UK and Brazil join forces to improve agricultural nitrogen use efficiency

20 Jun 2016 15:14:54.610

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An international team of experts in soil, plant and environmental sciences have joined forces to help to reduce the use of synthetic Nitrogen fertilisers in Brazil and the UK. The aim is to improve the management of Nitrogen to increase yields across a range of soils and climatic landscapes.

The new interdisciplinary virtual centre brings together experts in Brazilian crops and climates, soil nitrogen sensors and X-ray imaging for plant roots and soil at the Hounsfield Facility at The University of Nottingham.

The NUCLEUS research team — Nitrogen Use effiCiency via an integrated SoiL-Plant systEms approach for the Uk & BraSil — is led by Sacha Mooney, Professor of Soil Physics in the School of Biosciences at The University of Nottingham. The research has received funding of £2.2m from the Newton Fund via the Biotechnology and Biological Sciences Research Council (BBSRC) in the UK, and from research funding agencies from Sao Paulo State (FAPESP), Maranhao State (FAPEMA) and Goias State (FAPEG).

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Nitrogen is a key nutrient for crop production but most agricultural systems require routine, and in some areas, the significant addition of synthetic nitrogen fertilisers to generate high yields. Nitrogen use efficiency (NUE) is the term used to explain the difference between the amount of nitrogen used and the amount that goes to waste — escaping into atmosphere or finding its way into surface and ground-water courses.

Brazil is one of the ‘bread baskets’ of the world and a country where the use of synthetic Nitrogen fertilisers is widespread despite plentiful land, water and sunlight.

Similar to the UK, average nitrogen recovery (how much the plant actually uses) in Brazilian agriculture has been estimated to be around 70 per cent, however, enormous regional variation exists. For example, NUE is higher in intensively farmed and industrialised parts of the country but remains very low in former Amazonian areas where severe N-depletion occurs due to inappropriate shifting cultivation practices (e.g. fires, erosion)

How do we increase agricultural production in order to meet the demands of our rapidly expanding world population?

Professor Mooney, said: “Through an enhanced understanding of the plant and soil systems, NUCLEUS will contribute to understanding, developing and deploying new interventions, technologies and approaches for agronomic nitrogen use efficiency. These will be supported through exchanges and workshops making significant contributions to the economic development of both countries involved to meet the diverse needs of the farming communities.”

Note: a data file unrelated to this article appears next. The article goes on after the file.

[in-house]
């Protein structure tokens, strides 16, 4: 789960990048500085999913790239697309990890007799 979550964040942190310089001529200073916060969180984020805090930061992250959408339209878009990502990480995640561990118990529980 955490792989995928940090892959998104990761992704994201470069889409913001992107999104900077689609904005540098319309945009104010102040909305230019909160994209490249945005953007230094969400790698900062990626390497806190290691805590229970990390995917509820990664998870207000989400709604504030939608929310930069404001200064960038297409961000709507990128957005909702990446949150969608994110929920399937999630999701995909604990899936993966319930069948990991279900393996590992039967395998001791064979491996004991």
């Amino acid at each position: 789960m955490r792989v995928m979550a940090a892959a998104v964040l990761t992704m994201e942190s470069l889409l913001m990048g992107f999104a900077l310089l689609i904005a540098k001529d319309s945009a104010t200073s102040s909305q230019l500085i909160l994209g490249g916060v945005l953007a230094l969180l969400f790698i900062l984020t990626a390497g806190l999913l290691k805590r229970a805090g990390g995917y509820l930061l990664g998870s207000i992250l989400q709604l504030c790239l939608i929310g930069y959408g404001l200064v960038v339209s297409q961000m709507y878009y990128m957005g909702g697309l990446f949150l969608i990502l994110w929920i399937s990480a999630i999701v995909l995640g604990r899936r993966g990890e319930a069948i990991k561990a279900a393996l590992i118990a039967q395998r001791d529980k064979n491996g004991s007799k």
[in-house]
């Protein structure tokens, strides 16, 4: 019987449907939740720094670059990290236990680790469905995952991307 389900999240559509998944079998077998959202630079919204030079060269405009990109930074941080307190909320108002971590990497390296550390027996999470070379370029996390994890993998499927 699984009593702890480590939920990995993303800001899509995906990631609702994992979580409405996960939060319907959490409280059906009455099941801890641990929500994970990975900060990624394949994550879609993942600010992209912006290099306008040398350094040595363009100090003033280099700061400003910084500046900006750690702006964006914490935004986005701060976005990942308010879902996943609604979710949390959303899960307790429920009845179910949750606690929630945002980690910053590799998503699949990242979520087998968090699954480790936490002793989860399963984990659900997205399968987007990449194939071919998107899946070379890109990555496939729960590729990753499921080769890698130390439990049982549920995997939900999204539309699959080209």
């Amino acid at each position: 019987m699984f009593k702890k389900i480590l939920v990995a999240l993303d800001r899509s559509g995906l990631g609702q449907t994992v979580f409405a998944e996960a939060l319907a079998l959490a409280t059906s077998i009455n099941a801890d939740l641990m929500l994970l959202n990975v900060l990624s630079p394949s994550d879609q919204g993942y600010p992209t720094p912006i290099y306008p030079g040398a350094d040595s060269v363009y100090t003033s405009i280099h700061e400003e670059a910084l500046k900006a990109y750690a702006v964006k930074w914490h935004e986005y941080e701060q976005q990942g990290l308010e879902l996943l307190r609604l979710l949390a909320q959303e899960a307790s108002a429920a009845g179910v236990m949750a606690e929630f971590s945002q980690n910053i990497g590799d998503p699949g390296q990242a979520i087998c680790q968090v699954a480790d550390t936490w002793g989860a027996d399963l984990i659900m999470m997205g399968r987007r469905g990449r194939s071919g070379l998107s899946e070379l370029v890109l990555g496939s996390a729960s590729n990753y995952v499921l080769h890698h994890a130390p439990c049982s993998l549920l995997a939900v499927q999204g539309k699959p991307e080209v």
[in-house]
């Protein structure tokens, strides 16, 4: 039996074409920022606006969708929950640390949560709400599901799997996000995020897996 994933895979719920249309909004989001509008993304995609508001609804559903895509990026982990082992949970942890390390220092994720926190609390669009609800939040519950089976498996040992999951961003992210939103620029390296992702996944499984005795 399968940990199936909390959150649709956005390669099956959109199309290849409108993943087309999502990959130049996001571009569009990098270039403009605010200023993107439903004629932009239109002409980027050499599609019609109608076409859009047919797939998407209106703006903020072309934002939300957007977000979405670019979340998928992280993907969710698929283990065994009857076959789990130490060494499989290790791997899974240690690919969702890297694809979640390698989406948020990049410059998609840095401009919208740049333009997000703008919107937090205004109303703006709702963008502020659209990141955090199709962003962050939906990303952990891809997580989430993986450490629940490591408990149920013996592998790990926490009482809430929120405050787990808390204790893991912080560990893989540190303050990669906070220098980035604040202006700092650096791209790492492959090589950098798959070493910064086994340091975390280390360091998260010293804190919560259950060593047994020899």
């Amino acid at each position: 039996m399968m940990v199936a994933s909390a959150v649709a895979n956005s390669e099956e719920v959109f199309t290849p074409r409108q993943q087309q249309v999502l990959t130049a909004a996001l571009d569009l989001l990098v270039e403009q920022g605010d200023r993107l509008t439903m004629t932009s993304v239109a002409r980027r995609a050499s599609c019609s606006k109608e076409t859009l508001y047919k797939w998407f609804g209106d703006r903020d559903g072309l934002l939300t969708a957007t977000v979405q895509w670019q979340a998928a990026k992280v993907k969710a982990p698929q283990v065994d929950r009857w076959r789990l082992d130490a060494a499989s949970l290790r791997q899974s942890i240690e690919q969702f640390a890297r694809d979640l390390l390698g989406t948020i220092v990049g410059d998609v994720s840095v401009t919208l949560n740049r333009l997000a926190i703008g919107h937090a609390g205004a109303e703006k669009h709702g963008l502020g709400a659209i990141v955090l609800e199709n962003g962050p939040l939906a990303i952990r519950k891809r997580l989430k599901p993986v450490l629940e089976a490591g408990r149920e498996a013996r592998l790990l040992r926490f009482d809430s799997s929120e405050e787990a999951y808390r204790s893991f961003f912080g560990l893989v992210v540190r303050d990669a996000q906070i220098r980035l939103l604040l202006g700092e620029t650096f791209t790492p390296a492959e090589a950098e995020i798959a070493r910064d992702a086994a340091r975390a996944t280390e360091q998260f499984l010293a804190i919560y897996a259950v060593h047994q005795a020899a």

Professor Ciro Rosolem, an agronomist from Sao Paulo State University, said: “Nitrogen fertilizer application is a significant contributor to global greenhouse gas emissions. The less nitrogen that is lost to the environment, the better for the farmer and for the general population.”

The British partners are The University of Nottingham (including scientists from the Schools of Biosciences and Geography), the University of Aberdeen, Rothamsted Research, and Bangor University. Partners in Brazil include Sao Paulo State University, the University of Sao Paulo, the University of Western Sao Paulo, the Agronomic Institute of Campinas, Embrapa Rice and Beans, the Goiano Federal Institute, the Federal University of Goias, and Maranhao Federal University.

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Notes to editors: The University of Nottingham has 43,000 students and is ‘the nearest Britain has to a truly global university, with a “distinct” approach to internationalisation, which rests on those full-scale campuses in China and Malaysia, as well as a large presence in its home city.’ (Times Good University Guide 2016). It is also one of the most popular universities in the UK among graduate employers and was named University of the Year for Graduate Employment in the 2017 The Times and The Sunday Times Good University Guide. It is ranked in the world’s top 75 by the QS World University Rankings 2015/16, and 8th in the UK for research power according to the Research Excellence Framework 2014. It has been voted the world’s greenest campus for four years running, according to Greenmetrics Ranking of World Universities.

Impact: The Nottingham Campaign, its biggest-ever fundraising campaign, is delivering the University’s vision to change lives, tackle global issues and shape the future. More news…

Story credits

More information is available from Professor Sacha Mooney in the School of Biosciences, The University of Nottingham on +44 (0)115 951 6257,
Lindsay Brooke

Lindsay Brooke - Media Relations Manager

Email: Phone: +44 (0)115 951 5751 Location: University Park

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